The team then searched inside the ovule to look for the pieces of RNA that Argonaute 9 degraded. They found that Argonaute chewed up 2,600 snippets of RNA. The experiment "was a complete tour de force for the lab," Vielle-Calzada says. "It required a lot of ovules and a lot of fiddling."

After mapping those RNA sequences back to the Arabidopsis genome, the team discovered that more than half were produced by transposons. Transposons, also called "jumping genes," are mobile genetic elements that copy and insert themselves throughout the genome. Their function remains somewhat mysterious, although some evidence suggest they are important in controlling gene expression.

"It seems that Argonaute 9 silences transposons in the ovule of Arabidopsis," Vielle-Calzada says. "The open question now is, 'Why?'" His working hypothesis is that squelching the transposons prevents apomixis, but his lab is working to prove the connection. "These results are exciting because they suggest for the first time that transposons could be controlling early development in plants," he says.

Though he has made great progress, Vielle-Calzada is still working toward creating a fully asexual Arabidopsis plant. His current mutants do not develop completely asexual seeds. But by highlighting the role of Argonaute 9 in plant reproduction, Vielle-Calzada has moved a step closer to a slew of agricultural possibilities. "Now we just need to discover how to trigger the second and final step of making sexual plants asexual," he says.

Andrea Widener | EurekAlert!
Further information:
http://www.hhmi.org

More articles from Agricultural and Forestry Science:

nachricht Trees and climate change: Faster growth, lighter wood
14.08.2018 | Technische Universität München

nachricht Animals and fungi enhance the performance of forests
01.08.2018 | Deutsches Zentrum für integrative Biodiversitätsforschung (iDiv) Halle-Jena-Leipzig

All articles from Agricultural and Forestry Science >>>

The most recent press releases about innovation >>>

Die letzten 5 Focus-News des innovations-reports im Überblick:

Im Focus: It’s All in the Mix: Jülich Researchers are Developing Fast-Charging Solid-State Batteries

There are currently great hopes for solid-state batteries. They contain no liquid parts that could leak or catch fire. For this reason, they do not require cooling and are considered to be much safer, more reliable, and longer lasting than traditional lithium-ion batteries. Jülich scientists have now introduced a new concept that allows currents up to ten times greater during charging and discharging than previously described in the literature. The improvement was achieved by a “clever” choice of materials with a focus on consistently good compatibility. All components were made from phosphate compounds, which are well matched both chemically and mechanically.

The low current is considered one of the biggest hurdles in the development of solid-state batteries. It is the reason why the batteries take a relatively long...

Im Focus: Color effects from transparent 3D-printed nanostructures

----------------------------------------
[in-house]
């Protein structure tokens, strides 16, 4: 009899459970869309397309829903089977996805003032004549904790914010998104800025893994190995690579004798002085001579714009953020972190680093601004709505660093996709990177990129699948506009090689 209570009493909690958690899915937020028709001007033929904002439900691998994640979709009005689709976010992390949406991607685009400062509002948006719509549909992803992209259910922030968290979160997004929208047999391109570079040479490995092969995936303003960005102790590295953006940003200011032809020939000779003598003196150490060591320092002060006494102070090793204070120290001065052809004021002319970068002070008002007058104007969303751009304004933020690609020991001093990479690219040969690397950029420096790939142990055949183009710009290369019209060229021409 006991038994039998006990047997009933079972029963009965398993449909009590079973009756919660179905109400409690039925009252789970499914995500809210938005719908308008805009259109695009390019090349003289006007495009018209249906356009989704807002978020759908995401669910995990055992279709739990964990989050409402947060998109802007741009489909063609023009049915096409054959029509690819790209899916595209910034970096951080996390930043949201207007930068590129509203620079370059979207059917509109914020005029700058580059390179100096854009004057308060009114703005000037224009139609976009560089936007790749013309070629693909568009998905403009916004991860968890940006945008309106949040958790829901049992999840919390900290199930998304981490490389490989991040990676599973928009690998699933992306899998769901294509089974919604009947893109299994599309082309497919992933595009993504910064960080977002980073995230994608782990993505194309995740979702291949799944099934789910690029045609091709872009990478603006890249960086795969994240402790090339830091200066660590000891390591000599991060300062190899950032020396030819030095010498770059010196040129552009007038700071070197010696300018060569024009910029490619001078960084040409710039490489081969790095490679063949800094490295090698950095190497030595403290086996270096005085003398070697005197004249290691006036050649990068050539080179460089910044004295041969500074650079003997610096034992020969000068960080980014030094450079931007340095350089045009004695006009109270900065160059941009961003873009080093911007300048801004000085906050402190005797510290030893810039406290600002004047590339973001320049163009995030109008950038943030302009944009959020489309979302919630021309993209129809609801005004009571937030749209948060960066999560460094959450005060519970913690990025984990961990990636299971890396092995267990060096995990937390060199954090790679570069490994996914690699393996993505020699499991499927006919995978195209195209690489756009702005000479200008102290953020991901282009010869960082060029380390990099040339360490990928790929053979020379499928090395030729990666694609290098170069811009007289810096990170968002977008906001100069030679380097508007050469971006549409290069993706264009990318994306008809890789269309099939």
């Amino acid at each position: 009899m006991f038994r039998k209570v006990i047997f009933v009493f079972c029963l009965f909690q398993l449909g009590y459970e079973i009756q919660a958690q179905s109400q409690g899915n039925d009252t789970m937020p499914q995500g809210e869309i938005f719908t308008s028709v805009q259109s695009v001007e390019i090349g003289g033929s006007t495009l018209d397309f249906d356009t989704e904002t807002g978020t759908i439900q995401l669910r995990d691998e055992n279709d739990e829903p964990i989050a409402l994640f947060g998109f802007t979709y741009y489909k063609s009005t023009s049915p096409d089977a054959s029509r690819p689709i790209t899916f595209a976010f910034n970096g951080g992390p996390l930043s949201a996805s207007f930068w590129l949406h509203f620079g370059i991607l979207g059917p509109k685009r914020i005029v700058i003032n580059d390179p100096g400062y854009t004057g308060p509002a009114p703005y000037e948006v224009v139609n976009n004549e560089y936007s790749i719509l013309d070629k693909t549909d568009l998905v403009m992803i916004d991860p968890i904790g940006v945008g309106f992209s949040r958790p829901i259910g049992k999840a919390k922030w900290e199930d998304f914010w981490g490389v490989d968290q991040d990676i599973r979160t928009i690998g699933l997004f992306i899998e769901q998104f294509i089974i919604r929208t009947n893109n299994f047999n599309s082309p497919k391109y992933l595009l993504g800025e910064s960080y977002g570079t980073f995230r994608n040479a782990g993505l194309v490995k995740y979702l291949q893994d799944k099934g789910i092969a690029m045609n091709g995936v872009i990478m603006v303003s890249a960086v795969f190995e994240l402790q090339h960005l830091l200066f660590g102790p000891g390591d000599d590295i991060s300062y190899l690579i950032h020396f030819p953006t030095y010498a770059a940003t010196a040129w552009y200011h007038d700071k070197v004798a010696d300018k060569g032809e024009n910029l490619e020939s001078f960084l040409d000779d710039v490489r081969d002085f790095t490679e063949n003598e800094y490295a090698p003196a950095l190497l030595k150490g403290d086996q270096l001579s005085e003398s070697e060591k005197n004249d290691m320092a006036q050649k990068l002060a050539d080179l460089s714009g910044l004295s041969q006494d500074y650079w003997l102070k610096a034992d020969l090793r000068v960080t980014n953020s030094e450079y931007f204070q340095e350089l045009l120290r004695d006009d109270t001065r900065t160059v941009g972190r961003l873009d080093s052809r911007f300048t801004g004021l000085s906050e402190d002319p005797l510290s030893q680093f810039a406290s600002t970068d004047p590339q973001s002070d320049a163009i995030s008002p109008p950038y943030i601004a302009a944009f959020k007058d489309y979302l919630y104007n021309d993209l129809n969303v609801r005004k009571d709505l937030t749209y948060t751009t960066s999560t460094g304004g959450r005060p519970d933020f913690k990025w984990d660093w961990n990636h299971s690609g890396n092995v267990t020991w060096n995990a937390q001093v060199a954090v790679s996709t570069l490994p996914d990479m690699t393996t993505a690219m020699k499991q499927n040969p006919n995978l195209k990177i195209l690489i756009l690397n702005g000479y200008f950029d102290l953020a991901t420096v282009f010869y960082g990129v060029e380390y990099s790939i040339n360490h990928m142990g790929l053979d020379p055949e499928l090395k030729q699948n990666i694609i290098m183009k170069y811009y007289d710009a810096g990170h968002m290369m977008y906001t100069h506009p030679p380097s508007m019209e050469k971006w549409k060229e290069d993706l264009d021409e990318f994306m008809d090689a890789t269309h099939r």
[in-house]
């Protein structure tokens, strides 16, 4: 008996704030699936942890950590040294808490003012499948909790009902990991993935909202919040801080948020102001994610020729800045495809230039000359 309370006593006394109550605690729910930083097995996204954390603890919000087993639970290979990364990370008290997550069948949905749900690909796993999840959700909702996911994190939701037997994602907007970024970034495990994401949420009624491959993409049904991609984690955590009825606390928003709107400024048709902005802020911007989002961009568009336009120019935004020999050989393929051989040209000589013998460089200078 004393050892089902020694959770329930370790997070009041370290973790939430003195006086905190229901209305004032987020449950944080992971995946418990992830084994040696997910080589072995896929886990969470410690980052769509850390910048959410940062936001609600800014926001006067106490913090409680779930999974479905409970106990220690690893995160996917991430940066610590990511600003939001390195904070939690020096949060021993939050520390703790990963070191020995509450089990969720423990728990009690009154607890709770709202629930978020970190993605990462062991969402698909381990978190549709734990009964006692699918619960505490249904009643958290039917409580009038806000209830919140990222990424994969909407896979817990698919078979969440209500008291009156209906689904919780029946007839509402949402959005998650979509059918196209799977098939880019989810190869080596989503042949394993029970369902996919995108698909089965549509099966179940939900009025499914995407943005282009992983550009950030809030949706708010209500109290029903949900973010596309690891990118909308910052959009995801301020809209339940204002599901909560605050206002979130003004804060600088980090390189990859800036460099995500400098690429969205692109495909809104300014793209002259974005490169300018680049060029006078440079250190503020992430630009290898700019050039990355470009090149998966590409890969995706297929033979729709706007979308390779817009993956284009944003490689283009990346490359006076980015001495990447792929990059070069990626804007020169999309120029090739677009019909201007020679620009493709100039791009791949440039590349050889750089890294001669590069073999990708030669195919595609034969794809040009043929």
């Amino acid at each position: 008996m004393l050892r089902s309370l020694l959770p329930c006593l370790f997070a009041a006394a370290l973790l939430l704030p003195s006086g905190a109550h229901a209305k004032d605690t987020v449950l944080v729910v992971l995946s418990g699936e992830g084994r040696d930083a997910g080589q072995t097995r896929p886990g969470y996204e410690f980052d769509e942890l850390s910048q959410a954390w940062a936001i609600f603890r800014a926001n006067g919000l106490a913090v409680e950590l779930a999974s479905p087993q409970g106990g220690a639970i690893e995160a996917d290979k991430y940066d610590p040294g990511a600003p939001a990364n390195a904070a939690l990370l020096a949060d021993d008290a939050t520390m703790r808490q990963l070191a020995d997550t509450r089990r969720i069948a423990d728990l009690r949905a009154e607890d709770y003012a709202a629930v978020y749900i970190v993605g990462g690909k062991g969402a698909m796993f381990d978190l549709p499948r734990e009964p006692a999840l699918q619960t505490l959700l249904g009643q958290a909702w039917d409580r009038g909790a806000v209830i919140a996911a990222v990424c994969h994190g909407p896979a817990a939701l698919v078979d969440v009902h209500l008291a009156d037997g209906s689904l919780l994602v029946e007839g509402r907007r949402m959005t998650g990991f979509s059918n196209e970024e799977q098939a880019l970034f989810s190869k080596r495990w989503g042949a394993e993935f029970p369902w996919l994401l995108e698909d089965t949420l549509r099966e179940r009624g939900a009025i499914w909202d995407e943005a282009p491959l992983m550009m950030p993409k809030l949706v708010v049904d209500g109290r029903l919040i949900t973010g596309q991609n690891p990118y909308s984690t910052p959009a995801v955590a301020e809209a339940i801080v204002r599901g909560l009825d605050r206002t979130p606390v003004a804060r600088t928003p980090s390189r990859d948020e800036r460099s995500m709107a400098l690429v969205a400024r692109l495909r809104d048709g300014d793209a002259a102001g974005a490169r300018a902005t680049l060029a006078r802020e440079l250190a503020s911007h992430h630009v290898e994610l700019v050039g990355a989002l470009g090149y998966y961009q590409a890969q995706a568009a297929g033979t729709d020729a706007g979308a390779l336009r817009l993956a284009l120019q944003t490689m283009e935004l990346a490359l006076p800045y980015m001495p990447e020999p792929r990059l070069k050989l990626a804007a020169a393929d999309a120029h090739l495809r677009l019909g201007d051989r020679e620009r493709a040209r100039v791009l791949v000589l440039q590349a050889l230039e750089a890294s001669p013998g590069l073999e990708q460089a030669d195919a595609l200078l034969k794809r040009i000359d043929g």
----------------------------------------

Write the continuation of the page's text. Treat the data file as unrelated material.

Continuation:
New design tool automatically creates nanostructure 3D-print templates for user-given colors
Scientists present work at prestigious SIGGRAPH conference

Most of the objects we see are colored by pigments, but using pigments has disadvantages: such colors can fade, industrial pigments are often toxic, and...

Im Focus: Unraveling the nature of 'whistlers' from space in the lab

A new study sheds light on how ultralow frequency radio waves and plasmas interact

Scientists at the University of California, Los Angeles present new research on a curious cosmic phenomenon known as "whistlers" -- very low frequency packets...

Im Focus: New interactive machine learning tool makes car designs more aerodynamic

Scientists develop first tool to use machine learning methods to compute flow around interactively designable 3D objects. Tool will be presented at this year’s prestigious SIGGRAPH conference.

When engineers or designers want to test the aerodynamic properties of the newly designed shape of a car, airplane, or other object, they would normally model...

Im Focus: Robots as 'pump attendants': TU Graz develops robot-controlled rapid charging system for e-vehicles

Researchers from TU Graz and their industry partners have unveiled a world first: the prototype of a robot-controlled, high-speed combined charging system (CCS) for electric vehicles that enables series charging of cars in various parking positions.

Global demand for electric vehicles is forecast to rise sharply: by 2025, the number of new vehicle registrations is expected to reach 25 million per year....

All Focus news of the innovation-report >>>

Anzeige

Anzeige

VideoLinks
Industry & Economy
Event News

LaserForum 2018 deals with 3D production of components

17.08.2018 | Event News

Within reach of the Universe

08.08.2018 | Event News

A journey through the history of microscopy – new exhibition opens at the MDC

27.07.2018 | Event News

 
Latest News

Biosensor allows real-time oxygen monitoring for 'organs-on-a-chip'

21.08.2018 | Medical Engineering

Researchers discover link between magnetic field strength and temperature

21.08.2018 | Physics and Astronomy

IHP technology ready for space flights

21.08.2018 | Power and Electrical Engineering

VideoLinks
Science & Research
Overview of more VideoLinks >>>